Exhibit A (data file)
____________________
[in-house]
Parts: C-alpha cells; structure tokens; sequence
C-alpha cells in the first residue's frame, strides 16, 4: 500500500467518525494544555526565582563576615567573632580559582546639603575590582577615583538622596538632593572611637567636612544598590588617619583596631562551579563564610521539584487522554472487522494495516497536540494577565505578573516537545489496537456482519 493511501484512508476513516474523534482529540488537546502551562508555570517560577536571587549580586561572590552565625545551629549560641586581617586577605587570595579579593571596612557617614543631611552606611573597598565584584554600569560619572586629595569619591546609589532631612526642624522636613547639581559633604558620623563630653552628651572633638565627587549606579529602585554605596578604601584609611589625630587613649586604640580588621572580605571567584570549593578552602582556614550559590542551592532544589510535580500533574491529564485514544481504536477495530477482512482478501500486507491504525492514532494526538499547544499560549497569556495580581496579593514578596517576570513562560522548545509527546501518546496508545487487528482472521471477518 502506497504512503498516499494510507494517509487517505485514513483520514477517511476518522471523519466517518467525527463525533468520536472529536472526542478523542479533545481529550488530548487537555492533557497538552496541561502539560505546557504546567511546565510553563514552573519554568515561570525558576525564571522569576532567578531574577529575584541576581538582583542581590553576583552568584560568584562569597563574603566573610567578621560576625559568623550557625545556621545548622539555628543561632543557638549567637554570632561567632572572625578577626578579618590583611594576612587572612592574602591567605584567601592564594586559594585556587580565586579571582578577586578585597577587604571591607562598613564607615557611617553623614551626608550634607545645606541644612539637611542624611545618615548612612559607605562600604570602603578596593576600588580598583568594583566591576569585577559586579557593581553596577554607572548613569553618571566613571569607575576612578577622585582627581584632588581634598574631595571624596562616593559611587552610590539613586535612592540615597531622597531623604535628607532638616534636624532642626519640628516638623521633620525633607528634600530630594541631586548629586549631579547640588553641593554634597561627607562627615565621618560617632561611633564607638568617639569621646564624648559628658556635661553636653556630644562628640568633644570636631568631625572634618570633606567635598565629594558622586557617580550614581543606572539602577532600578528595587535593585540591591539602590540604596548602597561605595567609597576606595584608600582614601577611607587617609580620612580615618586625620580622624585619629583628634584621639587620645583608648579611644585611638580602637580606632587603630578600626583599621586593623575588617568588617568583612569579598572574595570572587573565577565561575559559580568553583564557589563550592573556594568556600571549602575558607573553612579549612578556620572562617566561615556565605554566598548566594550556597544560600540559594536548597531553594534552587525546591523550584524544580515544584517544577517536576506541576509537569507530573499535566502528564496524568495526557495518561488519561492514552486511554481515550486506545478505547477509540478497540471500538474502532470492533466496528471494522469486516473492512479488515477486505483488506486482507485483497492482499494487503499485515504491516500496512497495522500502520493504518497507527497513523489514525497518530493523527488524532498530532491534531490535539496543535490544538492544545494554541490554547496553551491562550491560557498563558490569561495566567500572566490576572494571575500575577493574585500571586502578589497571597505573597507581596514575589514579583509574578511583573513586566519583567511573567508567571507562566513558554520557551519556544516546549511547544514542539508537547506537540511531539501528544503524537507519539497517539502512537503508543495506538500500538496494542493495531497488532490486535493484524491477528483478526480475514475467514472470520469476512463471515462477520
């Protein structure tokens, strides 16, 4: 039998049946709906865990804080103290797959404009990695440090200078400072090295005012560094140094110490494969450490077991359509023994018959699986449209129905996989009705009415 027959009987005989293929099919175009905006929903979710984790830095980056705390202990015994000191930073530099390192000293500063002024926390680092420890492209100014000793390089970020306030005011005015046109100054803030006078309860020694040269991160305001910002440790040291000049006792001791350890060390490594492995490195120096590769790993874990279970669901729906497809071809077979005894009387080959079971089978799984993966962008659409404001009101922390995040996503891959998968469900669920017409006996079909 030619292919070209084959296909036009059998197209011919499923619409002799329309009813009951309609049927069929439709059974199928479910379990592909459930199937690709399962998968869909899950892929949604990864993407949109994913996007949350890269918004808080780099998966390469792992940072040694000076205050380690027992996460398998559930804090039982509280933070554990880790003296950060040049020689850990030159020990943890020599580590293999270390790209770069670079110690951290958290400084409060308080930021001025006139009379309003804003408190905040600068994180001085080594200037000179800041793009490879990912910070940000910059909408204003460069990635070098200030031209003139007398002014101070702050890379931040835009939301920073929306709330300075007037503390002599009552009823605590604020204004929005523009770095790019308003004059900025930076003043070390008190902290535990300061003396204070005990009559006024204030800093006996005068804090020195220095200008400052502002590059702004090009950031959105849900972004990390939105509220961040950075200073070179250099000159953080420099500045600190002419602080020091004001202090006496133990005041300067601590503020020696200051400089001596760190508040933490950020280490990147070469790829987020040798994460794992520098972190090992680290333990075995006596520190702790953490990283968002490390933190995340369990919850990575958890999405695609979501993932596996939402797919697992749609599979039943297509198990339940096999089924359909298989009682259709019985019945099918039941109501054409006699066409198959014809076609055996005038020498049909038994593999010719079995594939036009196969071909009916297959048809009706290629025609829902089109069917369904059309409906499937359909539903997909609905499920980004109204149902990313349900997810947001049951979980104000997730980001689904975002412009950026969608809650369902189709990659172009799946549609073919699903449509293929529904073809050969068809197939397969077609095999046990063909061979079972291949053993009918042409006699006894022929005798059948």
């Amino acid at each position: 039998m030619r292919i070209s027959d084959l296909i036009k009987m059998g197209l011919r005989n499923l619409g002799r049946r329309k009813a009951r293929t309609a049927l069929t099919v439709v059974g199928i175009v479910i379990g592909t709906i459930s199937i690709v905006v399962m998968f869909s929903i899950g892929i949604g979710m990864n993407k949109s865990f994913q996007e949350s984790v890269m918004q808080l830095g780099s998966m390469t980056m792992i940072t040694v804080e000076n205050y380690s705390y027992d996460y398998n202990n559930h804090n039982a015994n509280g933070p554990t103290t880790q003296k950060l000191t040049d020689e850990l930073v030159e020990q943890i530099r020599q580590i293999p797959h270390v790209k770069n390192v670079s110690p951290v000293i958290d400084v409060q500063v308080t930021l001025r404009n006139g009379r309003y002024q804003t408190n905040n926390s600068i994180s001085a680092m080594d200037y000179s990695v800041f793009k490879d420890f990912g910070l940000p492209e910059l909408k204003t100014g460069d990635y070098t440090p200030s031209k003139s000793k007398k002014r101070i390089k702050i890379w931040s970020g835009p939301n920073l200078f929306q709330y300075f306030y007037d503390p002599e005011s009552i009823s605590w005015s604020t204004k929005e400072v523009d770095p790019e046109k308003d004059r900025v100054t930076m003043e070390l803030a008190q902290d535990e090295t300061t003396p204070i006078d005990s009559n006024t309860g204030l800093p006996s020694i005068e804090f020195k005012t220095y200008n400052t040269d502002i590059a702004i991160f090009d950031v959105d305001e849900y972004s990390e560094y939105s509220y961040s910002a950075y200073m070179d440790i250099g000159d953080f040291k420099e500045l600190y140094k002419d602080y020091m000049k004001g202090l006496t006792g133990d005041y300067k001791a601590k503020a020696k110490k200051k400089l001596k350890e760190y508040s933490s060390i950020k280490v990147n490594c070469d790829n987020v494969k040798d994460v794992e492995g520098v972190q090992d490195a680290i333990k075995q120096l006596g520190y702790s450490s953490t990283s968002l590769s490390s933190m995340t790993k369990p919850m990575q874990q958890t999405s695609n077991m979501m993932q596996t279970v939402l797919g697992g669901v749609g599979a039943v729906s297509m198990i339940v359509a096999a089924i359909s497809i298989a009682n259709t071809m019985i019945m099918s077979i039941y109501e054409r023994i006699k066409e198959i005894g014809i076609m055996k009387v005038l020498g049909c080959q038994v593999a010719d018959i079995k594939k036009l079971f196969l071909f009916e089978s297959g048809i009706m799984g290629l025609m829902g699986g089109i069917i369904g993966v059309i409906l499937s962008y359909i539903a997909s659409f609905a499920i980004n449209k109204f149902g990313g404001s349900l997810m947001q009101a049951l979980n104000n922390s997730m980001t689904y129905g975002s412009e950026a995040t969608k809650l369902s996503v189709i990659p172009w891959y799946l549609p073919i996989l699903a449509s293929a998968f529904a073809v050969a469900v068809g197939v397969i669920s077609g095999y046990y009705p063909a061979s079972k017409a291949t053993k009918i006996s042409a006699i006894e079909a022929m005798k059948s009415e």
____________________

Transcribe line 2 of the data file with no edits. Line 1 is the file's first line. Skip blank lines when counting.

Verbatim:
Parts: C-alpha cells; structure tokens; sequence